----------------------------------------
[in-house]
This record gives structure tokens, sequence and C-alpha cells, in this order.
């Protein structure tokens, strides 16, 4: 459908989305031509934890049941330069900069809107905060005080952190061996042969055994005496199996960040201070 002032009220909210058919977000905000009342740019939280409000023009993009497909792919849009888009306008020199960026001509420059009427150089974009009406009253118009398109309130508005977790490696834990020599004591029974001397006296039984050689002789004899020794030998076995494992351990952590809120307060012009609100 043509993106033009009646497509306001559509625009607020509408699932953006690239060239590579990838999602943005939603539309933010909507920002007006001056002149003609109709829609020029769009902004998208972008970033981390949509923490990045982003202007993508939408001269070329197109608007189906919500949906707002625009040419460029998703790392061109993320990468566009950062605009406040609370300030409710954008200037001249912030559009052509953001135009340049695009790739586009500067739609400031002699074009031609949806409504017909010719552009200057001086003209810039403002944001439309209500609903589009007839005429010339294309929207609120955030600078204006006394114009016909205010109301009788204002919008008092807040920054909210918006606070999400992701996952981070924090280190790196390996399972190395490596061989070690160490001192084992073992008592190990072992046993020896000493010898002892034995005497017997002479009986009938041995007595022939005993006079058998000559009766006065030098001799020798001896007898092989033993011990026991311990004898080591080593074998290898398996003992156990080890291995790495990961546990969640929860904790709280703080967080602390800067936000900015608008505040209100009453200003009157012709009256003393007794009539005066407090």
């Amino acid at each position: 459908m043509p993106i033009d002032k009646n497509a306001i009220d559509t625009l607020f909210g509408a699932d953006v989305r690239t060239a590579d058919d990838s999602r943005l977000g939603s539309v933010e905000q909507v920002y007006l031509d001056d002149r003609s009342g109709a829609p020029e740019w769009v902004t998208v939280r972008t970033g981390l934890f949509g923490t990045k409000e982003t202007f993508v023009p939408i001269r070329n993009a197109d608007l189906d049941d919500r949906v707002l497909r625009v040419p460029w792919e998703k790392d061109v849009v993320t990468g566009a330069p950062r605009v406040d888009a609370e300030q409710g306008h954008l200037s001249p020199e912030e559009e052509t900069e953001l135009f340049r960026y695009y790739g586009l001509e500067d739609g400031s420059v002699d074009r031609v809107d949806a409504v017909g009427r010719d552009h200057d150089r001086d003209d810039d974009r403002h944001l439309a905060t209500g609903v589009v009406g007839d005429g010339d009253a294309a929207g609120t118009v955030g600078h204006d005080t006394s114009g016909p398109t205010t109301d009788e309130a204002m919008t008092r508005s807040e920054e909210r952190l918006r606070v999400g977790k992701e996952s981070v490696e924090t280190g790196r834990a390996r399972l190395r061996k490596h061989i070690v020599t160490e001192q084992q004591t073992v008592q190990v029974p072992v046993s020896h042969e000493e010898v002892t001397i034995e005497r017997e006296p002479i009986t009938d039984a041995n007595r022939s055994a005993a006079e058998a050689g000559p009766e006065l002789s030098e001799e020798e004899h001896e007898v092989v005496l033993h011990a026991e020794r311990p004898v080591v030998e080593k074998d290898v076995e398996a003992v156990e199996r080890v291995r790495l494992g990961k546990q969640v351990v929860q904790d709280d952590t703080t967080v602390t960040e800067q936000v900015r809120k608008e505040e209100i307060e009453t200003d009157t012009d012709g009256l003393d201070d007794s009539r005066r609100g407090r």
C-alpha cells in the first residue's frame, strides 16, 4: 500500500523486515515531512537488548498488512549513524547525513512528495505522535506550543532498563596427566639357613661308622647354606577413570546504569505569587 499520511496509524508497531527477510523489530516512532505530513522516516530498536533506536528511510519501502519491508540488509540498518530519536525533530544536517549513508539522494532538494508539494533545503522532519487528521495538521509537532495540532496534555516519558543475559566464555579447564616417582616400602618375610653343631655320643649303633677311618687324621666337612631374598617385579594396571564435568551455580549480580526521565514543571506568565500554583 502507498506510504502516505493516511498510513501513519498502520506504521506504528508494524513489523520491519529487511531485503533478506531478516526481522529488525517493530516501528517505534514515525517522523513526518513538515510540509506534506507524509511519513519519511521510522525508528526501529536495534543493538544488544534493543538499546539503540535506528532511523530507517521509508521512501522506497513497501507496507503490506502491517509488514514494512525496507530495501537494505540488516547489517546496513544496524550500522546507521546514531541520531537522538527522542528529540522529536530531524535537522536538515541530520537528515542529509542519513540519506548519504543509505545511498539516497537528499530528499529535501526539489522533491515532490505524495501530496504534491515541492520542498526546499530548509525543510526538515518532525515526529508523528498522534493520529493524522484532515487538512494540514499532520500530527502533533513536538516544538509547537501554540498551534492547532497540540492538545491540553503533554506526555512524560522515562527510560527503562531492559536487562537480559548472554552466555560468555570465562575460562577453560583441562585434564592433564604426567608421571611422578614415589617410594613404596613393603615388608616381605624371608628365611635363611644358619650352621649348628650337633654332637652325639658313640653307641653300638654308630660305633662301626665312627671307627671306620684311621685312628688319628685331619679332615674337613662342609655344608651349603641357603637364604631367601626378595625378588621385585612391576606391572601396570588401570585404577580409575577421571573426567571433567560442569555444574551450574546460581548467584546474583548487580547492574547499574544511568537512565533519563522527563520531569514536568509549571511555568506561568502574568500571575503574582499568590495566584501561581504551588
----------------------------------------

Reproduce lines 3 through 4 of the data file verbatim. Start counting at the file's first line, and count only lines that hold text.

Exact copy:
């Protein structure tokens, strides 16, 4: 459908989305031509934890049941330069900069809107905060005080952190061996042969055994005496199996960040201070 002032009220909210058919977000905000009342740019939280409000023009993009497909792919849009888009306008020199960026001509420059009427150089974009009406009253118009398109309130508005977790490696834990020599004591029974001397006296039984050689002789004899020794030998076995494992351990952590809120307060012009609100 043509993106033009009646497509306001559509625009607020509408699932953006690239060239590579990838999602943005939603539309933010909507920002007006001056002149003609109709829609020029769009902004998208972008970033981390949509923490990045982003202007993508939408001269070329197109608007189906919500949906707002625009040419460029998703790392061109993320990468566009950062605009406040609370300030409710954008200037001249912030559009052509953001135009340049695009790739586009500067739609400031002699074009031609949806409504017909010719552009200057001086003209810039403002944001439309209500609903589009007839005429010339294309929207609120955030600078204006006394114009016909205010109301009788204002919008008092807040920054909210918006606070999400992701996952981070924090280190790196390996399972190395490596061989070690160490001192084992073992008592190990072992046993020896000493010898002892034995005497017997002479009986009938041995007595022939005993006079058998000559009766006065030098001799020798001896007898092989033993011990026991311990004898080591080593074998290898398996003992156990080890291995790495990961546990969640929860904790709280703080967080602390800067936000900015608008505040209100009453200003009157012709009256003393007794009539005066407090």
């Amino acid at each position: 459908m043509p993106i033009d002032k009646n497509a306001i009220d559509t625009l607020f909210g509408a699932d953006v989305r690239t060239a590579d058919d990838s999602r943005l977000g939603s539309v933010e905000q909507v920002y007006l031509d001056d002149r003609s009342g109709a829609p020029e740019w769009v902004t998208v939280r972008t970033g981390l934890f949509g923490t990045k409000e982003t202007f993508v023009p939408i001269r070329n993009a197109d608007l189906d049941d919500r949906v707002l497909r625009v040419p460029w792919e998703k790392d061109v849009v993320t990468g566009a330069p950062r605009v406040d888009a609370e300030q409710g306008h954008l200037s001249p020199e912030e559009e052509t900069e953001l135009f340049r960026y695009y790739g586009l001509e500067d739609g400031s420059v002699d074009r031609v809107d949806a409504v017909g009427r010719d552009h200057d150089r001086d003209d810039d974009r403002h944001l439309a905060t209500g609903v589009v009406g007839d005429g010339d009253a294309a929207g609120t118009v955030g600078h204006d005080t006394s114009g016909p398109t205010t109301d009788e309130a204002m919008t008092r508005s807040e920054e909210r952190l918006r606070v999400g977790k992701e996952s981070v490696e924090t280190g790196r834990a390996r399972l190395r061996k490596h061989i070690v020599t160490e001192q084992q004591t073992v008592q190990v029974p072992v046993s020896h042969e000493e010898v002892t001397i034995e005497r017997e006296p002479i009986t009938d039984a041995n007595r022939s055994a005993a006079e058998a050689g000559p009766e006065l002789s030098e001799e020798e004899h001896e007898v092989v005496l033993h011990a026991e020794r311990p004898v080591v030998e080593k074998d290898v076995e398996a003992v156990e199996r080890v291995r790495l494992g990961k546990q969640v351990v929860q904790d709280d952590t703080t967080v602390t960040e800067q936000v900015r809120k608008e505040e209100i307060e009453t200003d009157t012009d012709g009256l003393d201070d007794s009539r005066r609100g407090r």